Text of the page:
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Are Weimaraners Aggressive? [General Breed Temperament]

Weimaraners are powerful, fast and alert. They are considered a large dog weighing up to 90 pounds and standing up to 27 inches. Therefore, its important to know what they are like in temperament and if they are aggressive in nature. You can’t take your chances with this traits. I decided to spend some time researching the tendencies of this breed. I will be sharing my findings here today.

So, are Weimaraners aggressive? Weimaraners are generally aggressive. They are territorial in temperament, and they can become aggressive when they sense danger. Naturally, they are very wary of strangers. However, with sufficient socialization in early life and continuing into their adult years, you can train this dog to be much more welcoming and less likely to become aggressive around people and other dogs.

Weimaraners are high-energy and high-stamina dogs that require plenty of exercise to prevent them from becoming destructive and high-strung.

You must keep up with your Weimaraner. This dog breed was bred initially to hunt all day, so, they need activities that match their naturally high energy needs.

Good exercise options for them include running, hiking, biking, fieldwork, and jogging. A couple of hours of exercise per day is advised.

Beyond this they have a high natural intelligence so they must be kept mentally stimulated throughout the day.

Weimaraners, make excellent guard dogs due to their protective natures. They are a territorial breed that have a genetic propensity to become aggressive, more so than other breeds.

As you can see, owning a Weimaraner does come with many challenges. But they can make excellent companions as long as they are trained and socialized from puppy-hood.

Otherwise, the aggressive streak of theirs can get out of control.

Let us now take a closer look and deep dive into the average Weimaraner temperament, before turning to potential causes of aggression and the best approach to preventing this behavior.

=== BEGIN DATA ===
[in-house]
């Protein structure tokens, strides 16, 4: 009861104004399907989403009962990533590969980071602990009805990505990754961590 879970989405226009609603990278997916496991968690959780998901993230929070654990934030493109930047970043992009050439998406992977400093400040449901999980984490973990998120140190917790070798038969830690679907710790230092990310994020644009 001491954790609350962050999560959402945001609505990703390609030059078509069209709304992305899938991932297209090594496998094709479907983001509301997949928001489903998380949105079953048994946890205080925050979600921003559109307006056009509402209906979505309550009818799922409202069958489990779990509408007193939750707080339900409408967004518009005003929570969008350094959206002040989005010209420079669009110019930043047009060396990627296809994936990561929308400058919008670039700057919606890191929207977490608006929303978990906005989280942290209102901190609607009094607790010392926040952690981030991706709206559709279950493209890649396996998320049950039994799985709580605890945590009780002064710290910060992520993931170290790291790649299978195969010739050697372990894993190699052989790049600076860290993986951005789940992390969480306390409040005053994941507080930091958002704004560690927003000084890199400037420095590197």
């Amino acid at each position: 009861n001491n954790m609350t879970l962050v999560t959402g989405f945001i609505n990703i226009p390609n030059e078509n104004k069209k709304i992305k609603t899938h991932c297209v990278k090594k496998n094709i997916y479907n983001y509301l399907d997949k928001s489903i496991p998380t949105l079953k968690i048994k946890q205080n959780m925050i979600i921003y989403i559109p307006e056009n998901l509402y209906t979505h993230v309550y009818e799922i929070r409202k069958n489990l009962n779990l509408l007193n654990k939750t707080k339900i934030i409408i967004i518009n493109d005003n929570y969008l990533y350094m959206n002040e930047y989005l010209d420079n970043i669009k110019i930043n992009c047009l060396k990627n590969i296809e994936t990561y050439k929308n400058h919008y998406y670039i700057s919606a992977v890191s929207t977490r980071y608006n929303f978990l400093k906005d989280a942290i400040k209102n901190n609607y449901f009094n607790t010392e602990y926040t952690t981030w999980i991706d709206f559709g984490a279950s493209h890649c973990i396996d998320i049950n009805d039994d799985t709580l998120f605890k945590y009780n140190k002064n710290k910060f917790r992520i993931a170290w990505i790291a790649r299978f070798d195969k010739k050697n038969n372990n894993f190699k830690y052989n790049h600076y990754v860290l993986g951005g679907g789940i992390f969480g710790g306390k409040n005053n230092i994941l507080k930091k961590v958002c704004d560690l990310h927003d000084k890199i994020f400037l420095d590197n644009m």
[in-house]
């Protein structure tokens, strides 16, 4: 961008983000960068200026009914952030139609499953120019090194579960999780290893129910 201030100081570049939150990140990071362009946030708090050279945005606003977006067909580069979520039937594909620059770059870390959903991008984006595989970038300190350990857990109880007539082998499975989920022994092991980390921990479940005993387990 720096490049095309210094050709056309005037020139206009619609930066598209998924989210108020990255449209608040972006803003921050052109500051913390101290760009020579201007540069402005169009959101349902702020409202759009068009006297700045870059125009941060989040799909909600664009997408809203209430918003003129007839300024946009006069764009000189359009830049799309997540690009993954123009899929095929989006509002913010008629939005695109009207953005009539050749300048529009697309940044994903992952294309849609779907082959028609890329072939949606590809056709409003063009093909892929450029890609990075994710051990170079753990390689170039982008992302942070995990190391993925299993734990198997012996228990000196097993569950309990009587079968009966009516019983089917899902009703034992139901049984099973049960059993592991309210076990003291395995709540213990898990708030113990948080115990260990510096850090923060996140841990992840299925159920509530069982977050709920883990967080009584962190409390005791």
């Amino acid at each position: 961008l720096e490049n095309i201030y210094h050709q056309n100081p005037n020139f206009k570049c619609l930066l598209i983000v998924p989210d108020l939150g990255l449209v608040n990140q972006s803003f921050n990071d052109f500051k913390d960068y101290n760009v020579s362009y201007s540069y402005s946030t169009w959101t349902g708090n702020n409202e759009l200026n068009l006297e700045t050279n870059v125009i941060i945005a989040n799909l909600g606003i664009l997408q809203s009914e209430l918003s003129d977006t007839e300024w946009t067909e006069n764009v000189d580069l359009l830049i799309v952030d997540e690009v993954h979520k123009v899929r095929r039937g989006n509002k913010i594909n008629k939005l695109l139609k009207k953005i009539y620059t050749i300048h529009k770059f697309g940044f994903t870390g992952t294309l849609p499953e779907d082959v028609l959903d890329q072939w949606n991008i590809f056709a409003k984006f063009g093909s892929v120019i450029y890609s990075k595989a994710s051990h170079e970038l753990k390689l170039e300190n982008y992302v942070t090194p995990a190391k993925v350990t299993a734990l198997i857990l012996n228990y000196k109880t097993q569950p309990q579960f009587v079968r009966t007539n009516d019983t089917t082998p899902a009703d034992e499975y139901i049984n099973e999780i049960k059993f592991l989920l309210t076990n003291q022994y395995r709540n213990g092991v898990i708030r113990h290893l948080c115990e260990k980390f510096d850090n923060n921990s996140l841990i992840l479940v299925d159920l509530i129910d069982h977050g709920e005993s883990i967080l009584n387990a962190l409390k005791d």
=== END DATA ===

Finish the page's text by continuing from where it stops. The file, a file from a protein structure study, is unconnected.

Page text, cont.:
Weimaraner Temperament

To reiterate, Weimaraners are territorial by nature – this can lead to them becoming aggressive.

These dogs are hyperactive and need lots of exercise to help them burn off all the energy they possess.

If kept indoors for too long, hyperactivity can lead to the destruction of the owner’s home. It not a desirable trait in a dog; but it does need to be effectively managed.

These dogs are suspicous of strangers and tend to exert their dominance over other breeds.

This breed is headstrong, but they are very intelligent and capable of learning to behave how they are taught; as long as the right person teaches them.

Weimaraners are predatorial towards smaller creatures like rabbits and cats, and as the owner, you must do all you can to separate your dog from these encounters.

With a stubborn streak in them also, there is no denying that you will have your work cut out to show them who is boss.

They need the right owner, and they need one who is willing to commit to spending time and supporting their dog through behavioral challenges.

However, with the right environment and upbringing, you can turn a feisty Weimaraner into an amazing and loving companion.

Are Weimaraners Vicous?

Weimaraners certainly look vicious to some people. These dogs are intimidating to behold; they have powerful, muscular physiques as they are an athletic breed; they are a large-sized dog.

The Weimaraner has a sleek coat and has eery-looking light eyes that is always on the lookout for strangers.

Looks aside, the Weimaraner has the potential to be vicious.

However, temperament and conduct can be shaped by correct raising and training.

You can avoid getting a vicious dog by adopting an adult dog from an animal shelter; that way, you can see the dog’s character first hand before deciding to take them home.

Many adult Weimaraners do not possess the negative characteristics of their younger counterparts.

If you decide to get a puppy, ensure that you get a puppy from a reputable breeder.

Unfortunately, there is no way of telling what personality your puppy is likely to inherit – it is a matter of genetics, and what the puppies parents and ancestors were like.

Along these lines its important to open up the conversation with your breeder. Try to find out what dogs in the lineage were like. If you can, visit the breeder on multiple occasions to observe the behaviors of the parents.